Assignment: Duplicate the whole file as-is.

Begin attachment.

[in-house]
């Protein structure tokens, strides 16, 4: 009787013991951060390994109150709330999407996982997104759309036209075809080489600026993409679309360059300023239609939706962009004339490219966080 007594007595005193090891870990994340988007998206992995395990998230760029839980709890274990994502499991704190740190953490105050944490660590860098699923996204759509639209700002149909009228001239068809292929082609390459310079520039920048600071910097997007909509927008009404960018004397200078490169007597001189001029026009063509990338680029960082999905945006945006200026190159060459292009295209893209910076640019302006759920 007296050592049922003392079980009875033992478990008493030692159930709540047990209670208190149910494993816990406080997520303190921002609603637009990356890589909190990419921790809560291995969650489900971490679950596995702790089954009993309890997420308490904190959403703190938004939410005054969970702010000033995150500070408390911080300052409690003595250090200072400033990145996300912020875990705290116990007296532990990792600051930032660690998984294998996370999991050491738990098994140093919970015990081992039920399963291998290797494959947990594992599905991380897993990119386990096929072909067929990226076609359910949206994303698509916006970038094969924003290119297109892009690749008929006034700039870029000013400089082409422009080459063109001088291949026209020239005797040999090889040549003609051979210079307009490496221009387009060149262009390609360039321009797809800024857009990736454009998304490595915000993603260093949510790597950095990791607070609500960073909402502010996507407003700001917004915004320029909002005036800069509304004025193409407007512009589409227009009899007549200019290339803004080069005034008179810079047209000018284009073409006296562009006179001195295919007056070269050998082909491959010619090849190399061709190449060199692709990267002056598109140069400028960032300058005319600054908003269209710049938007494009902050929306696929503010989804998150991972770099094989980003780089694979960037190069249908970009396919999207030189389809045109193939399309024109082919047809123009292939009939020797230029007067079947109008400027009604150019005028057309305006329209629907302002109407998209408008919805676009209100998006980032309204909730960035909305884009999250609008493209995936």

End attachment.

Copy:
[in-house]
């Protein structure tokens, strides 16, 4: 009787013991951060390994109150709330999407996982997104759309036209075809080489600026993409679309360059300023239609939706962009004339490219966080 007594007595005193090891870990994340988007998206992995395990998230760029839980709890274990994502499991704190740190953490105050944490660590860098699923996204759509639209700002149909009228001239068809292929082609390459310079520039920048600071910097997007909509927008009404960018004397200078490169007597001189001029026009063509990338680029960082999905945006945006200026190159060459292009295209893209910076640019302006759920 007296050592049922003392079980009875033992478990008493030692159930709540047990209670208190149910494993816990406080997520303190921002609603637009990356890589909190990419921790809560291995969650489900971490679950596995702790089954009993309890997420308490904190959403703190938004939410005054969970702010000033995150500070408390911080300052409690003595250090200072400033990145996300912020875990705290116990007296532990990792600051930032660690998984294998996370999991050491738990098994140093919970015990081992039920399963291998290797494959947990594992599905991380897993990119386990096929072909067929990226076609359910949206994303698509916006970038094969924003290119297109892009690749008929006034700039870029000013400089082409422009080459063109001088291949026209020239005797040999090889040549003609051979210079307009490496221009387009060149262009390609360039321009797809800024857009990736454009998304490595915000993603260093949510790597950095990791607070609500960073909402502010996507407003700001917004915004320029909002005036800069509304004025193409407007512009589409227009009899007549200019290339803004080069005034008179810079047209000018284009073409006296562009006179001195295919007056070269050998082909491959010619090849190399061709190449060199692709990267002056598109140069400028960032300058005319600054908003269209710049938007494009902050929306696929503010989804998150991972770099094989980003780089694979960037190069249908970009396919999207030189389809045109193939399309024109082919047809123009292939009939020797230029007067079947109008400027009604150019005028057309305006329209629907302002109407998209408008919805676009209100998006980032309204909730960035909305884009999250609008493209995936």